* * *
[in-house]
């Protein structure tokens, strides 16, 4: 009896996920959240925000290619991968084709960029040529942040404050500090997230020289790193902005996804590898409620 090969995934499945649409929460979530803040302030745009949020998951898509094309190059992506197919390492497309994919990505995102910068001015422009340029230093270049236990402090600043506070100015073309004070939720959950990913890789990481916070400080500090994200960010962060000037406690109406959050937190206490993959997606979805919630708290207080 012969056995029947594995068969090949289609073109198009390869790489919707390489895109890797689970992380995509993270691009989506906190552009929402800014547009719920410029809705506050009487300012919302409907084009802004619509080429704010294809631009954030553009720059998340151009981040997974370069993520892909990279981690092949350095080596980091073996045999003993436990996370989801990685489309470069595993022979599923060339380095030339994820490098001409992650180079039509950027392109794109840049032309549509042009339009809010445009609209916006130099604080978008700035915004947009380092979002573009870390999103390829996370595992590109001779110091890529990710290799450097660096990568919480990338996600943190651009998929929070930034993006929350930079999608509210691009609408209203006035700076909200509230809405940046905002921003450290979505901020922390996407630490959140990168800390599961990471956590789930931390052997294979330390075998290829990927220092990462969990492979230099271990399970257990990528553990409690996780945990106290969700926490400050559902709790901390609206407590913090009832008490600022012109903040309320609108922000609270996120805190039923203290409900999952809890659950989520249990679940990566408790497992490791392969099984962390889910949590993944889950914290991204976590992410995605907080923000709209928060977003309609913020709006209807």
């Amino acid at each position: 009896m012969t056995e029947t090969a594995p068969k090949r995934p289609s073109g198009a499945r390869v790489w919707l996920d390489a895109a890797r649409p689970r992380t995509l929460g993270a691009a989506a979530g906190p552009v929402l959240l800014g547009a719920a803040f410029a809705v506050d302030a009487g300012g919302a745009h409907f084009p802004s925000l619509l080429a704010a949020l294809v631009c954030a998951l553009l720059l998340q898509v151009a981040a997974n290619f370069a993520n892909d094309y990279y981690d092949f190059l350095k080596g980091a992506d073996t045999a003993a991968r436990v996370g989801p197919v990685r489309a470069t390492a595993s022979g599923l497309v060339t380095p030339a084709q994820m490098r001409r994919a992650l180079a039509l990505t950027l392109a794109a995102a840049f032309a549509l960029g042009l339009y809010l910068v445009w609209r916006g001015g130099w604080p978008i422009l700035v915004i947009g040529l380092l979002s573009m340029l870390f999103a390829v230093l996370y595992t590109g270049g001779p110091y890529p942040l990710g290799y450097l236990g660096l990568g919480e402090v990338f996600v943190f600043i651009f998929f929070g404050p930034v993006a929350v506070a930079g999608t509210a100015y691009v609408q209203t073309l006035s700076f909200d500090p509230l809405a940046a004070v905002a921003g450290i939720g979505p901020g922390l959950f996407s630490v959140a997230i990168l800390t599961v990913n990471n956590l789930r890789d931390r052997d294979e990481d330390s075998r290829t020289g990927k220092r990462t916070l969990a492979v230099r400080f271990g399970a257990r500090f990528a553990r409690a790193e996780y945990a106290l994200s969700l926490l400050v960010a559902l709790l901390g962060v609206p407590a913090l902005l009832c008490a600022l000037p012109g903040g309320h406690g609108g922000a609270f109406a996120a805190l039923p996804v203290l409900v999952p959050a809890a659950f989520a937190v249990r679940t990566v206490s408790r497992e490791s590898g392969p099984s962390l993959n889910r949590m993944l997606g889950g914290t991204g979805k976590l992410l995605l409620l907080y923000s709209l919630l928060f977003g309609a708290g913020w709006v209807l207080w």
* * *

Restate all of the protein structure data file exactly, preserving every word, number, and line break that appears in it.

[in-house]
């Protein structure tokens, strides 16, 4: 009896996920959240925000290619991968084709960029040529942040404050500090997230020289790193902005996804590898409620 090969995934499945649409929460979530803040302030745009949020998951898509094309190059992506197919390492497309994919990505995102910068001015422009340029230093270049236990402090600043506070100015073309004070939720959950990913890789990481916070400080500090994200960010962060000037406690109406959050937190206490993959997606979805919630708290207080 012969056995029947594995068969090949289609073109198009390869790489919707390489895109890797689970992380995509993270691009989506906190552009929402800014547009719920410029809705506050009487300012919302409907084009802004619509080429704010294809631009954030553009720059998340151009981040997974370069993520892909990279981690092949350095080596980091073996045999003993436990996370989801990685489309470069595993022979599923060339380095030339994820490098001409992650180079039509950027392109794109840049032309549509042009339009809010445009609209916006130099604080978008700035915004947009380092979002573009870390999103390829996370595992590109001779110091890529990710290799450097660096990568919480990338996600943190651009998929929070930034993006929350930079999608509210691009609408209203006035700076909200509230809405940046905002921003450290979505901020922390996407630490959140990168800390599961990471956590789930931390052997294979330390075998290829990927220092990462969990492979230099271990399970257990990528553990409690996780945990106290969700926490400050559902709790901390609206407590913090009832008490600022012109903040309320609108922000609270996120805190039923203290409900999952809890659950989520249990679940990566408790497992490791392969099984962390889910949590993944889950914290991204976590992410995605907080923000709209928060977003309609913020709006209807």
């Amino acid at each position: 009896m012969t056995e029947t090969a594995p068969k090949r995934p289609s073109g198009a499945r390869v790489w919707l996920d390489a895109a890797r649409p689970r992380t995509l929460g993270a691009a989506a979530g906190p552009v929402l959240l800014g547009a719920a803040f410029a809705v506050d302030a009487g300012g919302a745009h409907f084009p802004s925000l619509l080429a704010a949020l294809v631009c954030a998951l553009l720059l998340q898509v151009a981040a997974n290619f370069a993520n892909d094309y990279y981690d092949f190059l350095k080596g980091a992506d073996t045999a003993a991968r436990v996370g989801p197919v990685r489309a470069t390492a595993s022979g599923l497309v060339t380095p030339a084709q994820m490098r001409r994919a992650l180079a039509l990505t950027l392109a794109a995102a840049f032309a549509l960029g042009l339009y809010l910068v445009w609209r916006g001015g130099w604080p978008i422009l700035v915004i947009g040529l380092l979002s573009m340029l870390f999103a390829v230093l996370y595992t590109g270049g001779p110091y890529p942040l990710g290799y450097l236990g660096l990568g919480e402090v990338f996600v943190f600043i651009f998929f929070g404050p930034v993006a929350v506070a930079g999608t509210a100015y691009v609408q209203t073309l006035s700076f909200d500090p509230l809405a940046a004070v905002a921003g450290i939720g979505p901020g922390l959950f996407s630490v959140a997230i990168l800390t599961v990913n990471n956590l789930r890789d931390r052997d294979e990481d330390s075998r290829t020289g990927k220092r990462t916070l969990a492979v230099r400080f271990g399970a257990r500090f990528a553990r409690a790193e996780y945990a106290l994200s969700l926490l400050v960010a559902l709790l901390g962060v609206p407590a913090l902005l009832c008490a600022l000037p012109g903040g309320h406690g609108g922000a609270f109406a996120a805190l039923p996804v203290l409900v999952p959050a809890a659950f989520a937190v249990r679940t990566v206490s408790r497992e490791s590898g392969p099984s962390l993959n889910r949590m993944l997606g889950g914290t991204g979805k976590l992410l995605l409620l907080y923000s709209l919630l928060f977003g309609a708290g913020w709006v209807l207080w």